When the banning of dogs via breed is used as the criteria to determine legislation the term Breed Specific Legislation (BSL)is used. In NSW the breeds declared dangerous are:
(a) American pitbull terrier or Pitbull terrier;
(b) Japanese tosa;
(c) Dogo Argentino (Argentinean fighting dog);
(d) Fila Brasiliero (Brazilian fighting dog);
In other states the list is almost identical but you are advised to check with your local council for the restrictions applying in your area. Breed specific legislation has worked to keep breeds (b), (c) and (d) out of Australia as it was applied when these breeds were not already in the country. However in the case of American pitbull terrier there were already many in Australia as pure breeds and cross breeds when the legislation was enacted. It has only served to have owner relabel the dogs as Staffordshire bull terrier or American Staffordshire bull terriers (both breeds that are not currently banned). BSL works on stereotyping certain dog breeds and has nothing to do with the fact that the dog may not be dangerous or vicious based on their individual temperament. It also fails to address the issue of irresponsible pet owners who are capable of turning any breed of dog into a dangerous dog due to their poor management of the dogs environment and training needs. BSL has been found overseas to have not reduced the incidence of dog attacks on humans and in many areas is been rolled back as an appropriate way to address dog aggression.
Punish the deed not the breed is the catch cry of those trainers, behaviourists and veterinarians that are in a position to make an educated comment on how to deal with the issue of dogs who attack humans and other pets. It is also widely accepted by these professionals that pet education is what is needed. This education comes before, during and after the dog is chosen:
- What type of dog best suits the home environment you have available
- How to read dog body language and assess the personality of the dog you own
- How to teach children to approach and behave around dogs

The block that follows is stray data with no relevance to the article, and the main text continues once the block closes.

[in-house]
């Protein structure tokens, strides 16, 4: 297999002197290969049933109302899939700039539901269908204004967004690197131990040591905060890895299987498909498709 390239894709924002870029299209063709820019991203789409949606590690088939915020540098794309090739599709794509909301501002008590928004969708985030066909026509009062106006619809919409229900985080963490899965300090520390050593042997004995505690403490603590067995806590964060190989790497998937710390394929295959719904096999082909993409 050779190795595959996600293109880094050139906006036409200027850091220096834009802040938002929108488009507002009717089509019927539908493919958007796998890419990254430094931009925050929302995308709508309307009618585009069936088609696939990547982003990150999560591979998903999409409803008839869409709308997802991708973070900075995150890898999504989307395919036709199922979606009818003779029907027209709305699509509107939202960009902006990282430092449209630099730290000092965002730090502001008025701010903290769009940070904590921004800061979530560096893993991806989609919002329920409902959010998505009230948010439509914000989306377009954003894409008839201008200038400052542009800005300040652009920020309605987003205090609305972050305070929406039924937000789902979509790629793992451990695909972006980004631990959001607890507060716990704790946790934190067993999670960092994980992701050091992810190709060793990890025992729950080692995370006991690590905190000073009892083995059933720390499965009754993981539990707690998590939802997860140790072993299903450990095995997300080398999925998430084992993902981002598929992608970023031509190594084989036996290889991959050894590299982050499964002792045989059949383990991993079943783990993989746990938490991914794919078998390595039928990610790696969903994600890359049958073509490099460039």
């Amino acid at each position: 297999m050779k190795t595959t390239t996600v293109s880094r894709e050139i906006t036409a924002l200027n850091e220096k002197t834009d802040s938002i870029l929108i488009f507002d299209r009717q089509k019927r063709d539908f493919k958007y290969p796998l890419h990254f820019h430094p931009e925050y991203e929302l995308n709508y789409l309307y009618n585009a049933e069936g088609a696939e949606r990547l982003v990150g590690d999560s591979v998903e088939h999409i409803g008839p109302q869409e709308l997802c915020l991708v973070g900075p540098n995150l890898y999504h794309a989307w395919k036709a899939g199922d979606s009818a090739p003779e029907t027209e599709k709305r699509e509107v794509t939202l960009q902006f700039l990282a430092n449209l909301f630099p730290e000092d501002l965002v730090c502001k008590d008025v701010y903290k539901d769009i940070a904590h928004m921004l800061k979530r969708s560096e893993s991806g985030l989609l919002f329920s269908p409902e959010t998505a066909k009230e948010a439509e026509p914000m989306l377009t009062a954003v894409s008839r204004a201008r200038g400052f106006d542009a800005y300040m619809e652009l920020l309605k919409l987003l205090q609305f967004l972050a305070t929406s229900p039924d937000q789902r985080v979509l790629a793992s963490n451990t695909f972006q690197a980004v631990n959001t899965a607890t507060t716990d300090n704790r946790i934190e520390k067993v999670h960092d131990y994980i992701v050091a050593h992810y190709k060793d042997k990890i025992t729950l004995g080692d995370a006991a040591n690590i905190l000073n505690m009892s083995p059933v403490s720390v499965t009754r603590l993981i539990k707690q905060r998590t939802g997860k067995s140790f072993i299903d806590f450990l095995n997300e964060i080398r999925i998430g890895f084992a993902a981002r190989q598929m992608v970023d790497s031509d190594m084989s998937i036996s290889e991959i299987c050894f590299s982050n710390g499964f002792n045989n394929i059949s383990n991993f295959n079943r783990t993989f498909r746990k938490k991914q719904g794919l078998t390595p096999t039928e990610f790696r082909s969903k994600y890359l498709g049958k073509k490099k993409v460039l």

- The importance of dog training when dogs are puppies and adolescents
- The importance of life long dog training for your pet.
- How to understand when a dog is not suited to the situation it is in
- How to protect other dogs and other pets that your dog may encounter
- How to discipline your dog when it growls or exhibits the minor stages of aggressive behaviour
- How to keep yourself safe around a dog that is aggressing towards your or a child.
- What to do if you find yourself with a dog exhibiting moderate to major signs of aggression.
It is these topics this blog will attempt to provide education on, building week by week into a resource that pet owners, potential pet owners and those who interact with dogs daily can access FREE to learn how to keep themselves safe. Hopefully it will also aid in preventing what the dog community is concerned about and that is the widening of BSL to include most breeds of dogs with the result being that man’s best friend is no longer welcome in our future societies.
Until next week………….
Stay safe and remember to Kiss the dog, hug the cat and tell your goldfish you love them.
The Pet Care Magician
Louise Kerr (aka The Pet Care Magician) is the owner of Elite Pet Care & Education based in the Nambucca Valley NSW Australia. She consults and writes widely on a range of pet care issues including feeding, training and grooming pets. Her innovated pet care magic subscription program helps pet owners and pet care professionals Australia wide to provide the best possible care for their pets and pet owning clients.